Equity Must be Integral to USDA Programs: HEAL’s Takeaways From the USDA Equity Commission’s Final Report

By Nichelle Harriott, Policy Director

There is no question that for decades the U.S. Department of Agriculture (USDA) failed to serve millions of farmers who needed assistance accessing federal programs, loans and other resources to help keep their farm operations afloat. The USDA denied service to many of these farmers, mostly Black, Indigenous and People of Color (BIPOC),  who lost their farms as a result. There have been many class action lawsuits including Pigford v. Glickman that present documented evidence of USDA’s pattern of racial discrimination. The USDA has admitted to this long history of racism, settled these cases, and began its long road to right its wrongs.

In January 2021, President Biden signed an Executive Order (E.O 13985) to advance racial equity throughout the federal government which led to the establishment of USDA’s Equity Commission in March 2021. The Commission’s task: to ensure that equity was made integral in USDA’s service and programming. After public input, review of USDA’s programs, historical reports and audits, and engagement with USDA leadership, the Equity Commission published its final report on February 22, 2024. The report puts forward 66 recommendations, all unanimously approved by the Commission, that focus on core areas of USDA’s work.

Source: USDA Equity Report

Recommendations for Systemic Changes

The Equity Commission made 66 recommendations touching the breadth of service and programming by USDA. The Equity Commission made recommendations with the goal of supporting low income communities, farmworkers, and feeding communities in need. According to Secretary Vilsack, the USDA is being tasked with understanding that each farmer, producer, and constituent in need has a point of view and life story and requires those at the agency to understand. This means that USDA leadership, career staff, and field officers must be equipped, culturally competent, and responsive to Black farmers’ mistrust of USDA but are in desperate need of financial assistance. It means that USDA must remedy Hmong farmers who may have had their applications delayed due to language barriers and that USDA acknowledges that tribal communities connected to forests already have traditional methods to treat and manage a healthy forest. USDA has a duty to serve all these communities and must hold itself accountable for meeting each need equitably.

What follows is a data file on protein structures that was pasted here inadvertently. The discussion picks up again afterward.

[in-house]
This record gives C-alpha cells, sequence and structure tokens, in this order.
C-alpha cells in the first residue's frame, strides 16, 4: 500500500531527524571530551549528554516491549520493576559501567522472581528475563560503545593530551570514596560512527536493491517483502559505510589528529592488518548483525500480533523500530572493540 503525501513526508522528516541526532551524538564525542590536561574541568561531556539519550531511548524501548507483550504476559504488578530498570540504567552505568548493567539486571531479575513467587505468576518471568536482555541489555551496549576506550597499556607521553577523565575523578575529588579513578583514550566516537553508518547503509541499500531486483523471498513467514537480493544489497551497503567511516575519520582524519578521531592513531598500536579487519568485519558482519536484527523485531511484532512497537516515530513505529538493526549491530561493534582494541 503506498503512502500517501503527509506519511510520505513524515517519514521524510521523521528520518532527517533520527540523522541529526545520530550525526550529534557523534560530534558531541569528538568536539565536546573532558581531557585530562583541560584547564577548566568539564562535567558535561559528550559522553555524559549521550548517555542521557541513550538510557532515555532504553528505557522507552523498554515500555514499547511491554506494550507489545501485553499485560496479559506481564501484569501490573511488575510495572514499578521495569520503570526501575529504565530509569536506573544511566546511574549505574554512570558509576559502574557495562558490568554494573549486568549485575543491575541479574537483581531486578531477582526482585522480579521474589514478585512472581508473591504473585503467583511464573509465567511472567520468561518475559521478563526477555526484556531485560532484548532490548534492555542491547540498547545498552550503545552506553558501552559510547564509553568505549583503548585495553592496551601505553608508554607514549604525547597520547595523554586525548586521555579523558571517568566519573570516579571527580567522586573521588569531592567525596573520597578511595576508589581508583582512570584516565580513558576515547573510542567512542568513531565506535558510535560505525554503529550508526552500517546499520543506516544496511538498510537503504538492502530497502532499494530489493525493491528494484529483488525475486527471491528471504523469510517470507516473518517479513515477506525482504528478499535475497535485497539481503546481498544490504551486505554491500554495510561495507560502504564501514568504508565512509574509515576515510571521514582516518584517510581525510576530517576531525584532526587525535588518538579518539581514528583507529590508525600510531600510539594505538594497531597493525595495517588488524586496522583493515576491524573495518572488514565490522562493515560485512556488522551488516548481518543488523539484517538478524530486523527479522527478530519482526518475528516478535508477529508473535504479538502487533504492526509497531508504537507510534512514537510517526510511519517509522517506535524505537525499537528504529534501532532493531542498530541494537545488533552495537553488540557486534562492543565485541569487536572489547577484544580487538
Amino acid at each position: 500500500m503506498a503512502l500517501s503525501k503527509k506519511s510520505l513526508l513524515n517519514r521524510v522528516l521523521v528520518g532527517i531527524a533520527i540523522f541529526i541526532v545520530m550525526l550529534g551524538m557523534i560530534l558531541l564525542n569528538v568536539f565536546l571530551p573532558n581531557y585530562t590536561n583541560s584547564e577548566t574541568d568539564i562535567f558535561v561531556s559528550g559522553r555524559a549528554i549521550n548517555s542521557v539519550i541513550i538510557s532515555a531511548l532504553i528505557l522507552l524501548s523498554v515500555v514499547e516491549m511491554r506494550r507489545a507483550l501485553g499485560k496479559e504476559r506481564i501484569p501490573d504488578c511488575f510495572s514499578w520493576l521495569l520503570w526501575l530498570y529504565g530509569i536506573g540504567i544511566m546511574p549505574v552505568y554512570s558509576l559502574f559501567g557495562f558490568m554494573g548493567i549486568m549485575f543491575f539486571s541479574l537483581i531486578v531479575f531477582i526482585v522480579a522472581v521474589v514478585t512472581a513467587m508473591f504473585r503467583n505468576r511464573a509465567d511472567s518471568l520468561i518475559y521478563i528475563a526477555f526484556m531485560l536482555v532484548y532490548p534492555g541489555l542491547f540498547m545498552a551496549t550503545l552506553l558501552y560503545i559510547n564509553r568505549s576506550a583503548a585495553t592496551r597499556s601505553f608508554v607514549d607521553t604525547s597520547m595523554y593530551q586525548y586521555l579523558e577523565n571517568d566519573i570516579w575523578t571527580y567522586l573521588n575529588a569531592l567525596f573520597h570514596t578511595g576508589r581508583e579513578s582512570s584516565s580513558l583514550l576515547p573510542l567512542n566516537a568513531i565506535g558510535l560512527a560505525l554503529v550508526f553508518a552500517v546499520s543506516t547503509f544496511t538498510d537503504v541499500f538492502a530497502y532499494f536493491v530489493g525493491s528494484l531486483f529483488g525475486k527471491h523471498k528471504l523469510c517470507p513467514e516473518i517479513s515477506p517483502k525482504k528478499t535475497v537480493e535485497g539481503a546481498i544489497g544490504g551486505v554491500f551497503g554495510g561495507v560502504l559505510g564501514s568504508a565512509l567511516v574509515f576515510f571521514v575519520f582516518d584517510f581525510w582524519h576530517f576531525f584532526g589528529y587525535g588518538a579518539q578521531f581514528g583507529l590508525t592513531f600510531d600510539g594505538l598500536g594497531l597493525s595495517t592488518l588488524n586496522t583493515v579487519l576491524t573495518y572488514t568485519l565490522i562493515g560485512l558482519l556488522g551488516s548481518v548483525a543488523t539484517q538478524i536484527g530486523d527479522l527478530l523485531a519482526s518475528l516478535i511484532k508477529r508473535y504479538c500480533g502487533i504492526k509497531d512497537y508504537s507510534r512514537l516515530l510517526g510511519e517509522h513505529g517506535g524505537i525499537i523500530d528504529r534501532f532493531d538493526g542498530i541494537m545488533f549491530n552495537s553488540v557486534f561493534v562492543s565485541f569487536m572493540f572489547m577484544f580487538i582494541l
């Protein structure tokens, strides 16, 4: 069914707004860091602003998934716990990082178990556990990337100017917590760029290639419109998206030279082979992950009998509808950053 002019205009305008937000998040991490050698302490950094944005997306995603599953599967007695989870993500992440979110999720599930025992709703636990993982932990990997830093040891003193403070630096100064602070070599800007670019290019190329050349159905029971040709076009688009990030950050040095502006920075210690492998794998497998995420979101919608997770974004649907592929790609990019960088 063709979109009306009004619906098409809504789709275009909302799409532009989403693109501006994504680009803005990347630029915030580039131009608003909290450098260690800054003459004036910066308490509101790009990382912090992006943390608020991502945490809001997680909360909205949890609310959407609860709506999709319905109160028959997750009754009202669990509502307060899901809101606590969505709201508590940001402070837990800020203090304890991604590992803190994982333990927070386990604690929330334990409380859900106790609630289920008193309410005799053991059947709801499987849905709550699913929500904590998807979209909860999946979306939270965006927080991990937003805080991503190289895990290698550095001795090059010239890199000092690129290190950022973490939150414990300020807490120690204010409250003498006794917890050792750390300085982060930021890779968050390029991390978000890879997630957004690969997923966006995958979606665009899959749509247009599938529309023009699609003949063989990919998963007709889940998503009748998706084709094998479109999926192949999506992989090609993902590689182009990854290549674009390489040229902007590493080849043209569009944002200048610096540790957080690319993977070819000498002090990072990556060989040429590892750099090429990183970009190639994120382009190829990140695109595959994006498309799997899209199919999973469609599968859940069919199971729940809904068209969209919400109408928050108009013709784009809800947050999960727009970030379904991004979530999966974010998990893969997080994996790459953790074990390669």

To achieve this, the recommendations include: 

  • institutionalizing equity, accountability, and improving staff diversity at the USDA;
  • equitable funding for community-led land access and transition projects, technical assistance and translation services to help applicants submit applications for programs;
  • support for farmworkers and their families; and 
  • improved access to nutrition for disadvantaged and low-income communities. 

Additionally, the report asks USDA to make changes to specific programs like conservation and procurement services by increasing set-asides for what they term minority farmers and minority-owned businesses to participate in and partner with the agency.

Equitable Climate Justice

BIPOC communities are often on the front lines when it comes to the devastating impact climate chaos has on agriculture. Yet, these communities are often the last to receive support from the USDA or other federal agencies. Many employers force farmworkers to work in extreme heat, while flooding in the Southeast has left many Black farmers underwater both physically and financially. The Commission’s report puts forward climate justice solutions to support women and BIPOC farmers and protect farmworkers from hazardous climate-related working conditions. It calls for USDA to support equitable climate justice action by increasing incentive payments for climate-resilient practices to ensure limited-resource farmers can participate in cost-share programs to support their operations. 

The report also calls for USDA to support smaller, non-traditional farmers in accessing Environmental Quality Incentives Program (EQIP) funding and other environmental programs. USDA must also ensure Indigenous practices are integrated into the Natural Resources Conservation Services’ (NRCS) sustainable agriculture programs so that these farmers are fairly compensated. Specifically, to remedy historic exclusion of tribal communities, their traditional practices, and agricultural education from the federal network of extension services, the report also asks USDA to include Tribal Ecological Knowledge (TEK) as part of climate-smart agriculture definitions and practices.  

Moving Forward

In response to the activities of the Equity Commission over the last couple of years, the USDA has begun to enact some of the top recommendations. In its recent progress report, USDA identifies action taken to ensure financial and technical assistance are more broadly accessible while creating new and better market opportunities for producers. In 2022, USDA announced its new grant and cooperative agreement program, Increasing Land, Capital and Market Access Program, making available $300 million to assist producers in accessing land, capital, and markets, to support producers who have been historically left behind in securing resources, technical assistance and other federal programs. The program funded 50 projects nationally, and demand for the program exceeded the program’s capability. In 2022, NRCS invested $50 million and in 2023 invested $70 million in partnerships to improve equity and access to conservation programs through Equity Conservation Cooperative Agreements.  

To provide relief to distressed borrowers, the 2022 Inflation Reduction Act provided authority for the agency to provide relief for distressed borrowers who have at-risk farming operations with outstanding FSA loans. The FSA has provided approximately $2.2 billion in assistance to more than 39,500 distressed direct and guaranteed loan borrowers. Similarly, the legislation also directed USDA to provide financial relief to those who experienced discrimination while trying to access USDA’s lending program. Third-party organizations have been spearheading the administration of relief funds. Tens of thousands of applications were accepted during the application period which ended in January 2024, and are currently being reviewed.

To support farmworkers, USDA established the Farm and Food Worker Relief (FFWR) Program to provide $600 relief payments for farm and food workers who responded to and worked during the COVID-19 pandemic. 

Shortcomings of the Report